Boost your 14–16 students’ confidence drawing electron configuration diagrams with these easy to follow steps

An electron configuration diagram is a model that depicts the position of electrons as they orbit the nucleus of an atom. Electrons are represented by dots or crosses and are positioned in energy levels, or ‘shells’, around the central nucleus. This is sometimes called the Bohr, or the ‘solar system’, model.

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This infographic is designed to be displayed as a poster in the classroom, although it can also be displayed on a projector or printed as a handout.

Use the accompanying fact sheet and worksheet to get your students drawing electron configuration diagrams.

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In the Bohr model, there are a few rules that will help you draw accurate diagrams.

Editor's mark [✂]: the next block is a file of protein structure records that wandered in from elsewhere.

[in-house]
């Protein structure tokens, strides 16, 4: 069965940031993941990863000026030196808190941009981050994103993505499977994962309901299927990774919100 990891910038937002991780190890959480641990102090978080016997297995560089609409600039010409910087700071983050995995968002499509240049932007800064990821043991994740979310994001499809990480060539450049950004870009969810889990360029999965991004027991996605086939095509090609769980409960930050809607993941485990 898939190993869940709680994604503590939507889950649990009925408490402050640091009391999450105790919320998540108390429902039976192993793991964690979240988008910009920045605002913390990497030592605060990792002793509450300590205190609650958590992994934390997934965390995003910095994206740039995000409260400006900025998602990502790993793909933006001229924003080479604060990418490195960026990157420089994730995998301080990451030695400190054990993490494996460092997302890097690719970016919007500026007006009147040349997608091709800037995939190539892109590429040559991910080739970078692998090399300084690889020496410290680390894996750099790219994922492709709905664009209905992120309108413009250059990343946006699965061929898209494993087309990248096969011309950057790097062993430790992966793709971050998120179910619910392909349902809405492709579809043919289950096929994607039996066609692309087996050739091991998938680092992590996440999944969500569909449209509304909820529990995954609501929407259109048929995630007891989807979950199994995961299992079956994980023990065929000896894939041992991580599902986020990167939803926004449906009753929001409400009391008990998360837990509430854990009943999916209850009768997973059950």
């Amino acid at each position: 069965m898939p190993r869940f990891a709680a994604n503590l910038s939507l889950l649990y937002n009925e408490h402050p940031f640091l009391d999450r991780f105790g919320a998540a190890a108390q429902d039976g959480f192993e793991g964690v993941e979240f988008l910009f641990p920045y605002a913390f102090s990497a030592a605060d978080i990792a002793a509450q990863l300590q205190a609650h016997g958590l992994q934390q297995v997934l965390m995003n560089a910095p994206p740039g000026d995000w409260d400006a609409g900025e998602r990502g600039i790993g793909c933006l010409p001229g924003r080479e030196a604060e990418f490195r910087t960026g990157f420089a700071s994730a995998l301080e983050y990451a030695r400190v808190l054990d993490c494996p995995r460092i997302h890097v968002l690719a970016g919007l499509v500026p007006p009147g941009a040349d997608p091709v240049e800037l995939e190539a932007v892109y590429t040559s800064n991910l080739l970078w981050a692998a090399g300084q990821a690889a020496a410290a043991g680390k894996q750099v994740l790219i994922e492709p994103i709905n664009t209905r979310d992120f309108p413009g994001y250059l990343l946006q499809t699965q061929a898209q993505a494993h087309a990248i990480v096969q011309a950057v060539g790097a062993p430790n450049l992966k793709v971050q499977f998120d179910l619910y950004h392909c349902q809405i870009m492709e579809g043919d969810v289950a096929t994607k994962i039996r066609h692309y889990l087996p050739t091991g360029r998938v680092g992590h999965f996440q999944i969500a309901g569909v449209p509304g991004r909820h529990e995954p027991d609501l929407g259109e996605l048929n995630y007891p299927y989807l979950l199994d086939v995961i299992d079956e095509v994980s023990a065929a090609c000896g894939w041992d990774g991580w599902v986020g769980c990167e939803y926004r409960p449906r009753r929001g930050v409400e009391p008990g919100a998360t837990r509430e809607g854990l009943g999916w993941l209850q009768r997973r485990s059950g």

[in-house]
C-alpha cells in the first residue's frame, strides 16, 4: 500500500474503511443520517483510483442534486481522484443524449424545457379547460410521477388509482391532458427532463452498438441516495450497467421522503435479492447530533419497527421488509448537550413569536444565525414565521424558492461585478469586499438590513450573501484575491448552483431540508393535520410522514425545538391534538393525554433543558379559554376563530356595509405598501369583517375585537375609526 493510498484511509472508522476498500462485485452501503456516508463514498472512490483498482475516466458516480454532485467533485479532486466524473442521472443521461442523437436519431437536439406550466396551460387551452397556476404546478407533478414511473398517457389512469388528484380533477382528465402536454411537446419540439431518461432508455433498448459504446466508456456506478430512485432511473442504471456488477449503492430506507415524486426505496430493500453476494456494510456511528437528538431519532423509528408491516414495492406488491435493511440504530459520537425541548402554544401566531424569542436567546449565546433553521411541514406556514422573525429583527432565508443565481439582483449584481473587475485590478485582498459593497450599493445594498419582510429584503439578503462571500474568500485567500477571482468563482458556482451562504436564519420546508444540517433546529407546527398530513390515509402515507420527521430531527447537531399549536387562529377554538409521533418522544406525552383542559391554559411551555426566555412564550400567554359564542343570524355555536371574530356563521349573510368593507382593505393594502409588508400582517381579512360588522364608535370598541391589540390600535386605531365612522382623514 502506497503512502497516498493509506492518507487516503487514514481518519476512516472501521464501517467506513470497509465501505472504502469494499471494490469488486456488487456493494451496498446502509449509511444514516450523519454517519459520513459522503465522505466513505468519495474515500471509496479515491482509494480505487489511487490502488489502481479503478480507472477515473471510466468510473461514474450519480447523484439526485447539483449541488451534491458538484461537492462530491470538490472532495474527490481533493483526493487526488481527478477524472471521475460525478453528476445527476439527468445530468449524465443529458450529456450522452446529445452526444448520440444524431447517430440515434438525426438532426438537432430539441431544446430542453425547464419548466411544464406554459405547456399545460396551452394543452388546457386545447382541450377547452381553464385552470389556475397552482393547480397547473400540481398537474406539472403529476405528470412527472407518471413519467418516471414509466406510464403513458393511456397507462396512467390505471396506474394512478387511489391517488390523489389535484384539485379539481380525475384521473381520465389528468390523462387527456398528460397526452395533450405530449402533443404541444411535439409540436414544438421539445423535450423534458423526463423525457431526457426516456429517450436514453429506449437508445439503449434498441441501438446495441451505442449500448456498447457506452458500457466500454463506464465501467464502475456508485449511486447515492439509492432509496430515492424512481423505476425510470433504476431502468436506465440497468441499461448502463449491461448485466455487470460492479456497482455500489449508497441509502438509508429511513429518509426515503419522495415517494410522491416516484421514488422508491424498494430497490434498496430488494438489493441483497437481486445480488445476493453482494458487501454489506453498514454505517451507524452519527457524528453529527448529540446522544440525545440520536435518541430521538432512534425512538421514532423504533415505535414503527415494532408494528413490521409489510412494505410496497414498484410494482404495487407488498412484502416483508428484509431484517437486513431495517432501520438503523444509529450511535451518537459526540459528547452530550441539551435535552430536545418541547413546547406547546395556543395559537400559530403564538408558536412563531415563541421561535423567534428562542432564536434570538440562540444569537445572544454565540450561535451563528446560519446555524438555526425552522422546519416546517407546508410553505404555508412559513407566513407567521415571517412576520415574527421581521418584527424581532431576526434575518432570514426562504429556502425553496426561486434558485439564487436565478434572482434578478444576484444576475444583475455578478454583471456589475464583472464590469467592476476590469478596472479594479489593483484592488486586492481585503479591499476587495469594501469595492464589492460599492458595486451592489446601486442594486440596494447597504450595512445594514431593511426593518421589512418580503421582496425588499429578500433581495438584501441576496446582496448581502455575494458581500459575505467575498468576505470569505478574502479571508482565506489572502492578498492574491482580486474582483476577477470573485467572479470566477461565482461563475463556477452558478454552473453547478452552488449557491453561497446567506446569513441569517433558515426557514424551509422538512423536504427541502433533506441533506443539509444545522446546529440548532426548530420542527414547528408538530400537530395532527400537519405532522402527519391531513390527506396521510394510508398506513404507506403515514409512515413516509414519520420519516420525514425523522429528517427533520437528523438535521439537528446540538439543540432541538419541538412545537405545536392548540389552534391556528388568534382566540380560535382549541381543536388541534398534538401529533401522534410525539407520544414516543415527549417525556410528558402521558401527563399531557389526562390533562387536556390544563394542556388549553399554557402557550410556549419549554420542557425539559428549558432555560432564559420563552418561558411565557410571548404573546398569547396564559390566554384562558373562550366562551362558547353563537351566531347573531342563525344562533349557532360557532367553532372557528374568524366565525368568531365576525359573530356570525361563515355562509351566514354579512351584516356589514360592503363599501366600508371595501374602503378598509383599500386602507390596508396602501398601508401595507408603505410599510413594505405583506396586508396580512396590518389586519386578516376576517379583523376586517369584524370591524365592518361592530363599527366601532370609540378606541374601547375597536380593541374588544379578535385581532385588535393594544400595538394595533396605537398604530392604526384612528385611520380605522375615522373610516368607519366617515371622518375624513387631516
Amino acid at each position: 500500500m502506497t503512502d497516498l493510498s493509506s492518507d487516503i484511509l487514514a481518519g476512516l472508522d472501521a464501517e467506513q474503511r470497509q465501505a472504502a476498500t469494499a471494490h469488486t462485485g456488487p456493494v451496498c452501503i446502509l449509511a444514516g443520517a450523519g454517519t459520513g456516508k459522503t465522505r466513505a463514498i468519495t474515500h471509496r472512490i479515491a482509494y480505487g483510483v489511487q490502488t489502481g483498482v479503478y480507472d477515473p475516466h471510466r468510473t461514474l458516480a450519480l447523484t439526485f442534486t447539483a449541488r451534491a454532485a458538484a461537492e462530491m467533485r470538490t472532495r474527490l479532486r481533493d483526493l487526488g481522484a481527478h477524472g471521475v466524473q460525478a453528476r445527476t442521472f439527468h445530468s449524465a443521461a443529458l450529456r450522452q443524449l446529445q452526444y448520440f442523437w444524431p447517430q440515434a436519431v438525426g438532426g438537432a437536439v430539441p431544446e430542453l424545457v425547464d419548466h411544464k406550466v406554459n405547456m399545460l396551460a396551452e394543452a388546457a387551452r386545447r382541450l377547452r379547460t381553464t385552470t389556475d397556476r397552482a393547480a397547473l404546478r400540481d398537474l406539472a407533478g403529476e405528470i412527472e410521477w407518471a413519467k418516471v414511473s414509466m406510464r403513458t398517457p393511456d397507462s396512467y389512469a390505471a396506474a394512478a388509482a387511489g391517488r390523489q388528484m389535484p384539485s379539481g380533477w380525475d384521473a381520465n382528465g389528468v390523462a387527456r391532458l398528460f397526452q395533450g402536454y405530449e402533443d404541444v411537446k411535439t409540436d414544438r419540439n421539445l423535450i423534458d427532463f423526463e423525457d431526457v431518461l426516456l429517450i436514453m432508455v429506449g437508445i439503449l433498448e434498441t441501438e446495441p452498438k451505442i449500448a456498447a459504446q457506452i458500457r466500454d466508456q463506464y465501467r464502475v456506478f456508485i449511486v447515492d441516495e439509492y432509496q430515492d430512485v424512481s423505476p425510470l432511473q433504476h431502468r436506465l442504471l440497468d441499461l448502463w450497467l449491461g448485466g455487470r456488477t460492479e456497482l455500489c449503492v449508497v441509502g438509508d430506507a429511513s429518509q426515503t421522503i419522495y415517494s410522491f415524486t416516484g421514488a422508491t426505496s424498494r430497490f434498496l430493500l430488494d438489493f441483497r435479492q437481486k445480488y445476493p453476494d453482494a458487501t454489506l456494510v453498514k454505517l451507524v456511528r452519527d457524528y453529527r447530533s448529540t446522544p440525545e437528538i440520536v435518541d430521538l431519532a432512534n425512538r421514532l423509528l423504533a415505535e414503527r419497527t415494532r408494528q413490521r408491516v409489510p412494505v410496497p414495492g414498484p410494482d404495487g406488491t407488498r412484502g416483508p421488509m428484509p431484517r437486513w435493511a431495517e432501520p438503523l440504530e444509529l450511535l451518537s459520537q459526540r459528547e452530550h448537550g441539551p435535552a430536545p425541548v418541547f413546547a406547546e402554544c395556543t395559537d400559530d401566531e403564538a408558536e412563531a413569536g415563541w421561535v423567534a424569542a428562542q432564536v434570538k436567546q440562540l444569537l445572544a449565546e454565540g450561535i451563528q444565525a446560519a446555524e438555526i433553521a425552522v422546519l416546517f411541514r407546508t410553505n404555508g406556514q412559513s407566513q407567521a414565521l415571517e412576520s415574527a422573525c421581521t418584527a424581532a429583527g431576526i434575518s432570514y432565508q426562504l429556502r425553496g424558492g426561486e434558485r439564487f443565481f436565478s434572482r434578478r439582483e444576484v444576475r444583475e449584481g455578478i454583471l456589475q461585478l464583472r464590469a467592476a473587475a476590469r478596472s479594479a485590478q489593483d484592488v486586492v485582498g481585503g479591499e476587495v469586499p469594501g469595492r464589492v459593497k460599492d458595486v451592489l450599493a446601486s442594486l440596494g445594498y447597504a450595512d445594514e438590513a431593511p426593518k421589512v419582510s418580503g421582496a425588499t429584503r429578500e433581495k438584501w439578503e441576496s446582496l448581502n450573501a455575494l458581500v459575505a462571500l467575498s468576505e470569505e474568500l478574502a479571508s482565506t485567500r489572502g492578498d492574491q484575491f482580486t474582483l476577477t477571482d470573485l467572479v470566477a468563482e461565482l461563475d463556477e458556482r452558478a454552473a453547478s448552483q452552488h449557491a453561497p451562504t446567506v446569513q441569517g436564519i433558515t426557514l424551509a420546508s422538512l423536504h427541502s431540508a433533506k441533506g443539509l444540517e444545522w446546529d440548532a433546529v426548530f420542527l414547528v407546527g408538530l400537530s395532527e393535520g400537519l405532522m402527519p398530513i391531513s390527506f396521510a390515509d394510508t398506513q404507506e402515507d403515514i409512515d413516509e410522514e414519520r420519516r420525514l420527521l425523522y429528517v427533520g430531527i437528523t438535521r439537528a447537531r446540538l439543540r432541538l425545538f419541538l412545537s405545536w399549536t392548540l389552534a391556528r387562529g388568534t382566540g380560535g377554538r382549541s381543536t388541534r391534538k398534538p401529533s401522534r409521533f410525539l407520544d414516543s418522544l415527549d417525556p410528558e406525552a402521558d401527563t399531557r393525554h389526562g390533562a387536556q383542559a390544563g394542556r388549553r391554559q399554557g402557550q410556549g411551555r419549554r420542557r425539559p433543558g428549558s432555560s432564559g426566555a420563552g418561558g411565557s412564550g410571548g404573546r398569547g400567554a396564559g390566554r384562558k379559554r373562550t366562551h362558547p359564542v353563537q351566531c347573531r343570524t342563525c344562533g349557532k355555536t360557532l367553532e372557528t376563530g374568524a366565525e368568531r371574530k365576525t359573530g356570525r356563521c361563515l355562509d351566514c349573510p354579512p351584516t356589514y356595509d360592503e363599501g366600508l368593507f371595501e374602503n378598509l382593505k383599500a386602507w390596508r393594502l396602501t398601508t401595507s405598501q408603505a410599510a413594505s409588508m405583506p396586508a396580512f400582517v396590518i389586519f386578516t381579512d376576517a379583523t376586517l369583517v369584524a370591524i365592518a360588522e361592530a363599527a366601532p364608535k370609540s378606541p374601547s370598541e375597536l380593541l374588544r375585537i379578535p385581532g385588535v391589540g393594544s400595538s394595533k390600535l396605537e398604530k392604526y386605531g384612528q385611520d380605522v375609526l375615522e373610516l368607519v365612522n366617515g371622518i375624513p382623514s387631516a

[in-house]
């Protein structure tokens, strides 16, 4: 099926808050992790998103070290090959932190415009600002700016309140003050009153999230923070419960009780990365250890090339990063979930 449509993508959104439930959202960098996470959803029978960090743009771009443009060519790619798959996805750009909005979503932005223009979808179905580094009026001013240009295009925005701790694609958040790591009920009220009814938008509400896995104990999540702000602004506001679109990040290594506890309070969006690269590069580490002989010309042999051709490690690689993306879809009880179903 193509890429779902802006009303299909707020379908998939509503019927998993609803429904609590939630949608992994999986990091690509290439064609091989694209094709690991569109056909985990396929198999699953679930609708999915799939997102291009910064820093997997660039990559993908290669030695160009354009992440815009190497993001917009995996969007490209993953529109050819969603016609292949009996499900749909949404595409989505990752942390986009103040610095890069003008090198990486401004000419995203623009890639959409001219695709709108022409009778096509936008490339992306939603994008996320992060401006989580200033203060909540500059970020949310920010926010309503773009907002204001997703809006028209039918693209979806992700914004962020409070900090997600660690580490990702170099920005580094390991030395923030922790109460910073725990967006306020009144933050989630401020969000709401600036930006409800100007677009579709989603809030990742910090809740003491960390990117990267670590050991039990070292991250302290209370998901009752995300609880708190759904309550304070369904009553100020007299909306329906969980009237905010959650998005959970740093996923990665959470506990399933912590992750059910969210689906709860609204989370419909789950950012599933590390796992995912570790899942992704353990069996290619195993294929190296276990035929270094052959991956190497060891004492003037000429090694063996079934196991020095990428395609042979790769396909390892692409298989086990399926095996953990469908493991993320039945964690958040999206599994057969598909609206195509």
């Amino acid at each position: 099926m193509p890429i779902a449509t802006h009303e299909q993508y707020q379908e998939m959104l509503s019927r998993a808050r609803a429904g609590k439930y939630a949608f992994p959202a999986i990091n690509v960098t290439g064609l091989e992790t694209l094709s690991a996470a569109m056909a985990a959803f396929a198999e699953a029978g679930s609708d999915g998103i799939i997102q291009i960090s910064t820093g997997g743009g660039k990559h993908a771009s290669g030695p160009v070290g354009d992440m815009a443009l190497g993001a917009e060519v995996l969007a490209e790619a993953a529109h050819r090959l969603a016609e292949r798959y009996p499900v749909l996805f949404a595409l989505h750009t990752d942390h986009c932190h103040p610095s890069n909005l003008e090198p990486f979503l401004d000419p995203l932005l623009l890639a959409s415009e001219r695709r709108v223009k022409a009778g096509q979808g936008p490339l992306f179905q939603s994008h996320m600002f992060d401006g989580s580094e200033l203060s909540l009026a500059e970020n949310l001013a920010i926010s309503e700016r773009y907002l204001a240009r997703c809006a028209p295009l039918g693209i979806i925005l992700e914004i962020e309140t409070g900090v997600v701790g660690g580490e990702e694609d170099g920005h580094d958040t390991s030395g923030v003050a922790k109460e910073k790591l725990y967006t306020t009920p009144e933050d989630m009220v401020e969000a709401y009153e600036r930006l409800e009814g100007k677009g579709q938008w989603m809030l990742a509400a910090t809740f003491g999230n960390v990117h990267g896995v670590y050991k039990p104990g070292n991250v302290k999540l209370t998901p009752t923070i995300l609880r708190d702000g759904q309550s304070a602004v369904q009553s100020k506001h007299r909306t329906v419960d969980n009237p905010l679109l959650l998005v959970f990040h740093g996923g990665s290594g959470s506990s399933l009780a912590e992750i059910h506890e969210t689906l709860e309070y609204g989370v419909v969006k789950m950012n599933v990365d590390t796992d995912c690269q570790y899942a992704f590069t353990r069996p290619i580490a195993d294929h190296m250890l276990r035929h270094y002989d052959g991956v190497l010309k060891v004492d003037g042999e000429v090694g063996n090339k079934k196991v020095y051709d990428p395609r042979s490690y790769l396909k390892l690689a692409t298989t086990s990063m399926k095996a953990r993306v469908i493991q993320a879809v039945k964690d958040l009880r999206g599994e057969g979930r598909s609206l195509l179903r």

• Electrons must occupy the lowest available shell, closest to the nucleus.
  • The maximum number of electrons that can fill each shell is:
    • two in the first shell,
    • eight in the second shell,
    • eight in the third shell.
  • Calcium, the 20th element, has two further electrons that go in the fourth shell.

In the shorthand notation for electron configuration, the number of electrons in each shell can be written rather than drawn. Each shell is separated by a full stop or a comma. For nitrogen this would be 2.5 or 2,5 and for calcium this would be 2.8.8.2 or 2,8,8,2.

Did you know …?

The arrangement of an element’s electrons tells you where it is on the periodic table. The number of shells shows which period, or row, it’s in and the number of electrons in the outer shell shows which group it’s in.

How to draw an electron configuration diagram

Now draw the first 20 elements

All illustrations © Dan Bright

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